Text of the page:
The Republican House Caucus is expected to vote on the selection of the next Speaker of the House on Wednesday with Congressman Paul Ryan (R-WS) the likely winner. Shortly after that they will be confronted with a possible vote on raising the debt ceiling.  Ryan announced his intention to run in the middle of last week when he was able to obtain the support of a majority of the self-described Freedom Caucus. After that decision the debt ceiling will be reached on November 3 and it is not clear how and when the House will take action and who will take that action.

Speaker John Boehner (R-OH) will be able to leave on his scheduled time, the end of October and he may make the debt ceiling one of his last leadership actions. He would do this as a way to clear the issue from Ryan’s immediate agenda.  Boehner had been working on Ryan to get him to run and he may give him such as assist as a departing gift.  A debt ceiling increase will likely be dependent on all House Democrats but it would still require approximately 32 Republican votes.  It would also mean that Boehner would have to bypass his own party in getting the ceiling raised. This past week House Republicans had planned to pass a debt ceiling increase with a number of provisions that would have never passed the Senate.  It included a ban on new regulations as well as the elimination of the filibuster in the Senate.  While the Senate would have never passed the Senate, Senators might have stripped the measure of all the extra features passed it and then send it back to the House for quick action.  That never happened because the Republican leadership in the House could not get enough Republican votes to pass that measure.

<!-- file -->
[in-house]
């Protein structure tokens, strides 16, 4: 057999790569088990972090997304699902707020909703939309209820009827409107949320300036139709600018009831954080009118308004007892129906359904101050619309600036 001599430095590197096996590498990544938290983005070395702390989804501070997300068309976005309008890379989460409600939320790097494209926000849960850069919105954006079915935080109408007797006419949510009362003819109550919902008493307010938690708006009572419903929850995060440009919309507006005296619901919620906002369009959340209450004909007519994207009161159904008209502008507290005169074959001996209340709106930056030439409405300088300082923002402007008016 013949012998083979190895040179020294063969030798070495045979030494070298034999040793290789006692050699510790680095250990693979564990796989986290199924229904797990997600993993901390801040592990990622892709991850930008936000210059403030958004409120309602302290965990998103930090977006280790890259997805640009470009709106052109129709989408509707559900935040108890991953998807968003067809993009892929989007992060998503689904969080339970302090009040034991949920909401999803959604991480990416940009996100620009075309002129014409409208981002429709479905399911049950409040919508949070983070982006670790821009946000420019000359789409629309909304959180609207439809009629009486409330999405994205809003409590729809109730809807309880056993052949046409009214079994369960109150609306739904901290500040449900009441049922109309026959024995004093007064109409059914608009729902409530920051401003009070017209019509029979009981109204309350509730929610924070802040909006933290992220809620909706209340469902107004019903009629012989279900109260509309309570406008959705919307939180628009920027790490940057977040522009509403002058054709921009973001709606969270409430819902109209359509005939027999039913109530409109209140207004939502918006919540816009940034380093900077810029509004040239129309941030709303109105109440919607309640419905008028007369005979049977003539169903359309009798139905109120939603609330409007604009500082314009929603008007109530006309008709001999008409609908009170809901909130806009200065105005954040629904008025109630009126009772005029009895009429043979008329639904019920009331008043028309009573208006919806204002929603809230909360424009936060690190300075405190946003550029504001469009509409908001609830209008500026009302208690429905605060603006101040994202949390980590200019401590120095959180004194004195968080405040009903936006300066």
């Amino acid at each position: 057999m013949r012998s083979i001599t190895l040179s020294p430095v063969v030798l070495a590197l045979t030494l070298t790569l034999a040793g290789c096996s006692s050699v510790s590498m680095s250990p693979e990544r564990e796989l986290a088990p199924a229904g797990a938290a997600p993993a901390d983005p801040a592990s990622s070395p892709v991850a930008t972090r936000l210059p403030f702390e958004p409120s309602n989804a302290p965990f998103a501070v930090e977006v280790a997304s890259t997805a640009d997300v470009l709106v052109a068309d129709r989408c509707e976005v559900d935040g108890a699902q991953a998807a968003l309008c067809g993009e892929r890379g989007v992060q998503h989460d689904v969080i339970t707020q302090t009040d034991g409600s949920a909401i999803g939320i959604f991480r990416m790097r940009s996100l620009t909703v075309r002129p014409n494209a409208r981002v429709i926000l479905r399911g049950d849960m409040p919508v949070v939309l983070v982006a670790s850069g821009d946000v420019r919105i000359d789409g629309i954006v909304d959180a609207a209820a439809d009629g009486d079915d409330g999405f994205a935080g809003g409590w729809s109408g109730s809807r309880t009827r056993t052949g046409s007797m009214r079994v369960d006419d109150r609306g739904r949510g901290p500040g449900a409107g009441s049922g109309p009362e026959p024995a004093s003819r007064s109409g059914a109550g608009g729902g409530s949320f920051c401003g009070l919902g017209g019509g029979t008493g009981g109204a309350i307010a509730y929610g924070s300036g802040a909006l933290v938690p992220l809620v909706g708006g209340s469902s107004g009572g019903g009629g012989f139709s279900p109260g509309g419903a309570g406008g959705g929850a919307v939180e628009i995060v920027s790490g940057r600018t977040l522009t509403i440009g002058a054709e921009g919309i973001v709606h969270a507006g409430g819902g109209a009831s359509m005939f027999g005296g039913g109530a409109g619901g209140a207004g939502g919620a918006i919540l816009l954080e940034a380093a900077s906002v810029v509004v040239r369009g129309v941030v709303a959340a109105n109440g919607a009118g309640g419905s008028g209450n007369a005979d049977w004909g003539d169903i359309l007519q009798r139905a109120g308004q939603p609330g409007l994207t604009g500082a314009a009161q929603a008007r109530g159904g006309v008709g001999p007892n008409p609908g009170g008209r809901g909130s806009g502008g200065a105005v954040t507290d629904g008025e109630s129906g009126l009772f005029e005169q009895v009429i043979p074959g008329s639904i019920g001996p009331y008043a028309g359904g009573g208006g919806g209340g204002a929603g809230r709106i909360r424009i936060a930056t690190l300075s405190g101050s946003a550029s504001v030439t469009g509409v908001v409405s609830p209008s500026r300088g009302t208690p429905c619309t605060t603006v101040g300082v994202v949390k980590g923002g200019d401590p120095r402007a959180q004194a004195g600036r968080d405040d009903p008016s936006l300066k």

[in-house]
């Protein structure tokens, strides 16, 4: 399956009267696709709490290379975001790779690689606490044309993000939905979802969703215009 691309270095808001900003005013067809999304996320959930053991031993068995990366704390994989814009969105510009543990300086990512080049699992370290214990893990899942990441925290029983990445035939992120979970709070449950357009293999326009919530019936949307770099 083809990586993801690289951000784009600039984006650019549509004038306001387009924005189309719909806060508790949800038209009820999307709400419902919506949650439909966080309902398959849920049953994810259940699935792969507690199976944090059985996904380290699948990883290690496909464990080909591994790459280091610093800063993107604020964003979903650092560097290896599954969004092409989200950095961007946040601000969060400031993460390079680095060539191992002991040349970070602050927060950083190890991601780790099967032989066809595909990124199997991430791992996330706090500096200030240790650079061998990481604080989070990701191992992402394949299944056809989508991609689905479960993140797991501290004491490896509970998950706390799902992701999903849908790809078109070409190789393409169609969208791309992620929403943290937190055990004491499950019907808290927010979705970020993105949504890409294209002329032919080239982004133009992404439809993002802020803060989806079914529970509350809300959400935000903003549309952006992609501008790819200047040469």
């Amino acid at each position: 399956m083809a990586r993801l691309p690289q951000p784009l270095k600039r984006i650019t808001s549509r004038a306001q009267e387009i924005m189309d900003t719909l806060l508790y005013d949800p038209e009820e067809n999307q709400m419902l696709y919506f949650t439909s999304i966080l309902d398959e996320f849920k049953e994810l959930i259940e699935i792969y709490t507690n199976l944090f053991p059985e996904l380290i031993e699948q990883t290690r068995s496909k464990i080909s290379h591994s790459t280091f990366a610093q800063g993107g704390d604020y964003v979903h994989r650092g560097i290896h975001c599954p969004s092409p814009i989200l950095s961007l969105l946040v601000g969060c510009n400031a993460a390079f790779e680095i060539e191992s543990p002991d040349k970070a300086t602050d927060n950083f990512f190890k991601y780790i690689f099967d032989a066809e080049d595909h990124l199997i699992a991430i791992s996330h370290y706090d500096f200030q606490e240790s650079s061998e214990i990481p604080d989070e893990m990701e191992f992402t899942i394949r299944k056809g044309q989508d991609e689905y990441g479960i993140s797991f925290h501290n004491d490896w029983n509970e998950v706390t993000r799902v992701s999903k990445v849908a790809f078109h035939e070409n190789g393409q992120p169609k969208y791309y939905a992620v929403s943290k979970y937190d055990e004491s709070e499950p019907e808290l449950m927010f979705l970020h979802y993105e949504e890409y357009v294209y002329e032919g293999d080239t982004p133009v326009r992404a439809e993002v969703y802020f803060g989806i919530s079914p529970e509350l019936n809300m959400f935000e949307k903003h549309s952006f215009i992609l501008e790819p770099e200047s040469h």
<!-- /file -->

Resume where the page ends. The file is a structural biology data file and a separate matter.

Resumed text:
The House did pass a reconciliation bill (HR 3762) last week but that legislation, once debated and voted on in the Senate will be vetoed by the President. The legislation would eliminate key parts of the ACA.  The reconciliation, once viewed as a key legislative tool for action in 2015, is moving will little attention as it has become more of a political statement than significant legislation.  The President also vetoed a Defense Authorization bill that would raise the spending level for the Defense Department.  The President, who is seeking an increase in defense spending, has said any lifting of the budget caps is contingent on increases in both defense and domestic spending.  That issue and the overall budget for 2016 will likely be the first major test for Congressman Ryan.